A Palestinian farmer in the occupied West Bank village of Beit Lahiya, located in the northern Gaza Strip, has long enjoyed a reputation as one of the best kosher producers in the region.
He is credited with creating one of Israel’s best-selling crops, as well as a number of other unique and unique Jewish crops, such as Yiddish bread, the national dish of the Israeli Knesset.
He has also worked with the Israel Agriculture Ministry, which was in charge of cultivating the agricultural land.
“We are a very important producer of kashrut, and we produce kosher food, but I think we need to improve,” said Hani Hamdan, an agricultural engineer who started selling his produce in 2006.
“In the last five years, the situation has improved a lot, and the market is not as small as it used to be.”
According to Hamdan’s calculations, the Israeli government has allocated approximately $500 million to help the Palestinian farmers in the past five years.
That is an average of $100 per head, and in the last two years, they have received around $5,000, according to Hamdans calculations.
While the average price of Israeli-produced kashrus has increased in recent years, it has not always been free.
In 2012, the price of a single cup of kashesrut was about $1,600 in the West Bank, and it can reach $7,500 in the Gaza Strip.
That was a drop of more than 70 percent since the first year of the Knessets new mandate, according an Israeli Agriculture Ministry report released in 2014.
However, Hamdan said that the farmers are not going to stop growing their produce.
“We are not stopping,” he said.
“Our work is continuing.”
For the past several years, he said, his farmers have grown more and more of their produce on land that had been taken from the local residents in the 1980s.
“A lot of people had been evicted from their homes because of the Palestinian Authority,” he explained.
“This land was given to the Palestinian people, and there was nothing to do with the Palestinians.
The land belonged to the state.
I have to ask them: ‘Why did you have to take this land from us?’
It was their land, they had no right to take it.”
Hammdan is a supporter of the two-state solution, which is a non-violent solution to the Israeli-Palestinian conflict.
The two-states solution has been endorsed by Israel, the United States and the European Union.
The Knessites mandate for the farmers was in the wake of the 2014 Gaza conflict, in which Israel and Hamas, the Palestinian faction, fought over the Palestinian territories.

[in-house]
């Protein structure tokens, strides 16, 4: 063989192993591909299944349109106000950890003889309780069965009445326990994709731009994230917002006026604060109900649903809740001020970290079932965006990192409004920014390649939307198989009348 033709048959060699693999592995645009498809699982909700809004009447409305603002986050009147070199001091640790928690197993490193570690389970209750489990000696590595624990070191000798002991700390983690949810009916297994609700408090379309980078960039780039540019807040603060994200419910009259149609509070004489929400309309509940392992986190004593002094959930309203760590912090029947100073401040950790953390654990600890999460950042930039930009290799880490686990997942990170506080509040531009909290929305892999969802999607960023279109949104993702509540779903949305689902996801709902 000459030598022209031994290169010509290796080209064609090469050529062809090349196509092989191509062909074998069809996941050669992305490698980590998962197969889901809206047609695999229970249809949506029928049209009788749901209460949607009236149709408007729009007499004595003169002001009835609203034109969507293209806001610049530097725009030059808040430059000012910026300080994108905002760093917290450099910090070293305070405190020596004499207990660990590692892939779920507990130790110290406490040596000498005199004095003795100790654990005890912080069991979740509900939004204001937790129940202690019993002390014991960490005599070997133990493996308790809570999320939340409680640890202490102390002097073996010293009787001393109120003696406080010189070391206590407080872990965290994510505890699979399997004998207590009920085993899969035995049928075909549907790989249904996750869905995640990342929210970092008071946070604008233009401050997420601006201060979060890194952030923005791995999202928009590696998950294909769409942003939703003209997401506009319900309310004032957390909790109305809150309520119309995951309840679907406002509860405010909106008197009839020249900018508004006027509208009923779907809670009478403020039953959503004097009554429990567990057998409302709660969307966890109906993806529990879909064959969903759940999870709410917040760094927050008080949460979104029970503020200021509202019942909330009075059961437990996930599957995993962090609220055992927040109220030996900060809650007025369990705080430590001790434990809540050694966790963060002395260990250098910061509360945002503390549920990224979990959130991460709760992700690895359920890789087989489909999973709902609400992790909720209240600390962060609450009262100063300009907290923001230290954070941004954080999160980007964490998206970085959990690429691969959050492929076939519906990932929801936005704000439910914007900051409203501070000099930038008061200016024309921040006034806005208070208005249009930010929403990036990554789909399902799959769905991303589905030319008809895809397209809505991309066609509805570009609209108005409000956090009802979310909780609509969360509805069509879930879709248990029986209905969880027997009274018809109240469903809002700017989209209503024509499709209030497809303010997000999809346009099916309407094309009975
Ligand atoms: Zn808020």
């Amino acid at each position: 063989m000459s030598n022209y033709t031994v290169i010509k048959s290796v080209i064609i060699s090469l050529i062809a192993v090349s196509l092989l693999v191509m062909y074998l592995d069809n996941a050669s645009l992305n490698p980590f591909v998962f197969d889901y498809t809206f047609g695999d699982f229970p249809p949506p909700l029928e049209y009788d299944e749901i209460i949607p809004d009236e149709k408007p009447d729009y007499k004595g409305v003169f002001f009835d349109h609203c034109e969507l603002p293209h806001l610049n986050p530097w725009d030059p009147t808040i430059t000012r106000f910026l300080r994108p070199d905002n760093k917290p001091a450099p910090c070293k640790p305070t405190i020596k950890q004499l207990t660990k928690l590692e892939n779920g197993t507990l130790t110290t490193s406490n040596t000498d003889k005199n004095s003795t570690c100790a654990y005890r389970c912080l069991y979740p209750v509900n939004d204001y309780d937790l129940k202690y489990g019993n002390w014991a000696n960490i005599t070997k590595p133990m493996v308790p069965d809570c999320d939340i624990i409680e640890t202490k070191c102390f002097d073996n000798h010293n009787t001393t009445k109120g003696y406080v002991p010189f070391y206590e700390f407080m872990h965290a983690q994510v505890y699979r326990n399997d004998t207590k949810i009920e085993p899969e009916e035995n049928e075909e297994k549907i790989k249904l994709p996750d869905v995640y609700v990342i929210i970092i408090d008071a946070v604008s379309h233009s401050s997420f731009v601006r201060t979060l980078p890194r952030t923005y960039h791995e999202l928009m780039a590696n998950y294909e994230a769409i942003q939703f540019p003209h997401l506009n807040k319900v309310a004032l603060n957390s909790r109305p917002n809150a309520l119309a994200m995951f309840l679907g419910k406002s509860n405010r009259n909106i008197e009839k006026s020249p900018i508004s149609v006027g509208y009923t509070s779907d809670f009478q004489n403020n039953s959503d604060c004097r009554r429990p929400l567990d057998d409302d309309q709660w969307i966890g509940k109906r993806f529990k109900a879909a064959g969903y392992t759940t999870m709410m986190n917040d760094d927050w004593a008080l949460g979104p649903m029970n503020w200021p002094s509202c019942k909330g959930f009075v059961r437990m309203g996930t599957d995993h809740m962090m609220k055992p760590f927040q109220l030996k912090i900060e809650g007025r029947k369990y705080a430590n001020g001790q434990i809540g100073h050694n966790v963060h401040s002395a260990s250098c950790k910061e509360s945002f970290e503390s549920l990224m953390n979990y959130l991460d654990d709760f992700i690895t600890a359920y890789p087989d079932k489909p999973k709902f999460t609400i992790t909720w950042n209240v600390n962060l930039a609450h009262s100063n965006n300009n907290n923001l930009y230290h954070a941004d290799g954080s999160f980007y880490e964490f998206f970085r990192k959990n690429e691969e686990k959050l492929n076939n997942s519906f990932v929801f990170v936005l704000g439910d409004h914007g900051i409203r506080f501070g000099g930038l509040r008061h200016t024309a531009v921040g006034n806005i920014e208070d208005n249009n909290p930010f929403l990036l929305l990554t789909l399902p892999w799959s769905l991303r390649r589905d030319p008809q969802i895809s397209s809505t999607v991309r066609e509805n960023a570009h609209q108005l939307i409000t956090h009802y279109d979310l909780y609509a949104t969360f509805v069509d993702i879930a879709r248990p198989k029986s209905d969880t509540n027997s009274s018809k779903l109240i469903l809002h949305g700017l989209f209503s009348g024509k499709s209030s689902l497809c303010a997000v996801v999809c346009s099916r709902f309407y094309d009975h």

The conflict resulted in the death of nearly 500 Palestinian children.
According to the United Nations, over 500,000 Palestinians were internally displaced by the conflict.
In addition, over one million Israelis lost their lives in the conflict, which left hundreds of thousands homeless.
The farmers’ success in the farming business was a major factor in the Kitzur conflict, Hamdains neighbors told Al Jazeera.
“It is not an easy situation,” he added.
“The situation is not fair.
We can grow this product but the farmers have to pay the farmers’ share.”
A growing number of Israelis have been protesting against the Palestinian-led boycott movement, calling it a colonialist boycott.
In January, Israeli farmers held a walkout to protest the boycott, which has forced a number Israeli companies to halt their business with the Palestinian agricultural sector.
In June, Israeli Prime Minister Benjamin Netanyahu ordered a crackdown on the boycott movement.
“The Israeli farmers are doing a lot to change the image of the boycott,” said Zvi Tsur, an Israeli journalist and former president of the farmers union.
“Israel is the only country in the world that has not adopted the two states solution.
It is the first country to do so.”
According the farmers, the boycott is a form of colonialism and an economic blockade against the Palestinians, which harms their economy and causes an increase in violence.
In 2014, Israel banned imports of olive oil from Palestinian companies.
The government has also tightened the laws on olive oil imports from the Gaza and the Westbank, banning the export of olive oils to Gaza.
“This boycott is harming our economy, hurting the farmers and hurting the economy of the whole of Israel,” said Hamdan.
“There are no jobs here.”
As a result of the growing anti-boycott sentiment, Israeli consumers have been increasingly turning to Palestinian-produced goods.
Israeli consumers are also turning to non-Jewish Israeli producers such as American and European brands such as Dior and Calvin Klein, according a recent survey conducted by the Israeli consumer group Israel Consumer Watch.
“Many consumers are finding that Israeli products are more affordable and they are finding more affordable products from the Palestinian products,” said Tsur.
“It’s a very positive development for Israel.”